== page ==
How can I possibly get all my Christmas gifts wrapped and mailed out before Christmas?
Ah, to the Yuletide we progress hither.
There is indeed a mass to this Christ of yours, and it seems to grow with each year, the matter of the season aggregating into clumps upon clumps, so that the post cannot handle it all. Much of the mass is lost in transit, collecting in that great Lagrangian point of holiday cheer know as the San Diego terminal. And of that refuse of many a misplaced yule-time, much has collected in that terminal. I know this because every five years the transport authority disposes of the collection discretely in a deep sea trench off shore some distance.
I remember fondly the days of yore when we, the creatures of the deep, would wait in the trench for the many wondrous items of mirth and terror for which your post system cared so little.
For your edification, a brief list of the items most cherished in Yuletides past:
We adolescent squiddlings— whilst the adults looked on sac-scratchingly, they being far beyond the delights of simple pupae-hood things, left to only wonder at these neck-your-ties' twisted, misbegotten hideousness— loved these most of all. Oh, how we adolescent squids— as well as the porpoises and tube worms and men-of-wars— delighted in these undulant, ghastly strips textilios, greedily gathering them up so as to festoon ourselves in an ugliness we found quaint in its excessivity. Ah, to be young again . . .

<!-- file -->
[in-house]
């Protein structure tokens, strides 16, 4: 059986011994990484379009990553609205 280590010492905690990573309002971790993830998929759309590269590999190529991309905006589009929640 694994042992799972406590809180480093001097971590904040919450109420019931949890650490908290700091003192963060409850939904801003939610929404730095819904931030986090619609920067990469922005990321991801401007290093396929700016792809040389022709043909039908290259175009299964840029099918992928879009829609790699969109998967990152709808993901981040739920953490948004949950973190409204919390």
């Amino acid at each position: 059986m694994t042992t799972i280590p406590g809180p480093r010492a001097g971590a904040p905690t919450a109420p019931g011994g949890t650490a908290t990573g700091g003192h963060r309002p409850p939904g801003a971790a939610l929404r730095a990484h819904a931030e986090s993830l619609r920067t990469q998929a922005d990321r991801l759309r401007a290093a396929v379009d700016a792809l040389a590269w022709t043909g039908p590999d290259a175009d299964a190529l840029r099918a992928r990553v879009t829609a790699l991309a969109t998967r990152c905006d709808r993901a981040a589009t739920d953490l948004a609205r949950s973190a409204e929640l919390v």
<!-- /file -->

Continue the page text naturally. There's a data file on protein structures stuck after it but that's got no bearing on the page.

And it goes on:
So I say to you, Horace of the earth world, however you manage to package and ship the items of the season, do not forget the playful desires of the benthic deep. Mis-address but a few choice articles so that, in their misdirection, those packages may to some point come to the Diego Saintly and be dumped forthwith into the sea.
If, however, this avoidance on my part of the actual giving of advice perturbs you, may I suggest that you insert a yule-log into your ample, nog-engorged rectum and set it afire to burn cheerily low these twelve dark nights of winter.
Yours in Saturnine Glory,
The Giant Squid
Love the Giant Squid? Buy his first book.
Share on Facebook
Tweet about this Piece
Poor Mojo's Tip Jar:
Copyright (c) 2000, 2004, David Erik Nelson, Fritz Swanson, Morgan Johnson